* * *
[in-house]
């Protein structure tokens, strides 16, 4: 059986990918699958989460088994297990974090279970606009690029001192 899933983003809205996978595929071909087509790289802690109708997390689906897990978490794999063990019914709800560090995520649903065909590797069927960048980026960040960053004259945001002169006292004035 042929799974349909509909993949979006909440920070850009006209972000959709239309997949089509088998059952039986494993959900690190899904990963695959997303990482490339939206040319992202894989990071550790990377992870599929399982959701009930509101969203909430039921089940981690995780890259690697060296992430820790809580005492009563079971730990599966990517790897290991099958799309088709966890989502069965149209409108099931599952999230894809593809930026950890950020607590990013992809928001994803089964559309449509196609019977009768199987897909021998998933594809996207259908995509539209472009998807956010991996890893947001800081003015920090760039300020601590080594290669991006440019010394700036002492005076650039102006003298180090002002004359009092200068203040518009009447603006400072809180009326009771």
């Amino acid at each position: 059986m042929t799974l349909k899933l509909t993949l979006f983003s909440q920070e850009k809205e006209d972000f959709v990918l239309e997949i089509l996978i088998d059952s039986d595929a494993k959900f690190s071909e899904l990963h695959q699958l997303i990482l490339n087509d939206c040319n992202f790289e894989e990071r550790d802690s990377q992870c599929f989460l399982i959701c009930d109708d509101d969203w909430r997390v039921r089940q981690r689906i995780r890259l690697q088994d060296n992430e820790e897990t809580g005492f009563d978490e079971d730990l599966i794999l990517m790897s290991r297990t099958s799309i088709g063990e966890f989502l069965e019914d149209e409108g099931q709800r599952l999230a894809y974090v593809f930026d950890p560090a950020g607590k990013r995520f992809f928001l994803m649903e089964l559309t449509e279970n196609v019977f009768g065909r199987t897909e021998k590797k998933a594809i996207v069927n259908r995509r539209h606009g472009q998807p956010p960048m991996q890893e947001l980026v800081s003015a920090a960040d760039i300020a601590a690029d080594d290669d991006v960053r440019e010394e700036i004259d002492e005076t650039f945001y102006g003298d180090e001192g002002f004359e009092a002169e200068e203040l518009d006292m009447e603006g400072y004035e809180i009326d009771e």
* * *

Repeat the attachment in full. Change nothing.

[in-house]
């Protein structure tokens, strides 16, 4: 059986990918699958989460088994297990974090279970606009690029001192 899933983003809205996978595929071909087509790289802690109708997390689906897990978490794999063990019914709800560090995520649903065909590797069927960048980026960040960053004259945001002169006292004035 042929799974349909509909993949979006909440920070850009006209972000959709239309997949089509088998059952039986494993959900690190899904990963695959997303990482490339939206040319992202894989990071550790990377992870599929399982959701009930509101969203909430039921089940981690995780890259690697060296992430820790809580005492009563079971730990599966990517790897290991099958799309088709966890989502069965149209409108099931599952999230894809593809930026950890950020607590990013992809928001994803089964559309449509196609019977009768199987897909021998998933594809996207259908995509539209472009998807956010991996890893947001800081003015920090760039300020601590080594290669991006440019010394700036002492005076650039102006003298180090002002004359009092200068203040518009009447603006400072809180009326009771």
């Amino acid at each position: 059986m042929t799974l349909k899933l509909t993949l979006f983003s909440q920070e850009k809205e006209d972000f959709v990918l239309e997949i089509l996978i088998d059952s039986d595929a494993k959900f690190s071909e899904l990963h695959q699958l997303i990482l490339n087509d939206c040319n992202f790289e894989e990071r550790d802690s990377q992870c599929f989460l399982i959701c009930d109708d509101d969203w909430r997390v039921r089940q981690r689906i995780r890259l690697q088994d060296n992430e820790e897990t809580g005492f009563d978490e079971d730990l599966i794999l990517m790897s290991r297990t099958s799309i088709g063990e966890f989502l069965e019914d149209e409108g099931q709800r599952l999230a894809y974090v593809f930026d950890p560090a950020g607590k990013r995520f992809f928001l994803m649903e089964l559309t449509e279970n196609v019977f009768g065909r199987t897909e021998k590797k998933a594809i996207v069927n259908r995509r539209h606009g472009q998807p956010p960048m991996q890893e947001l980026v800081s003015a920090a960040d760039i300020a601590a690029d080594d290669d991006v960053r440019e010394e700036i004259d002492e005076t650039f945001y102006g003298d180090e001192g002002f004359e009092a002169e200068e203040l518009d006292m009447e603006g400072y004035e809180i009326d009771e």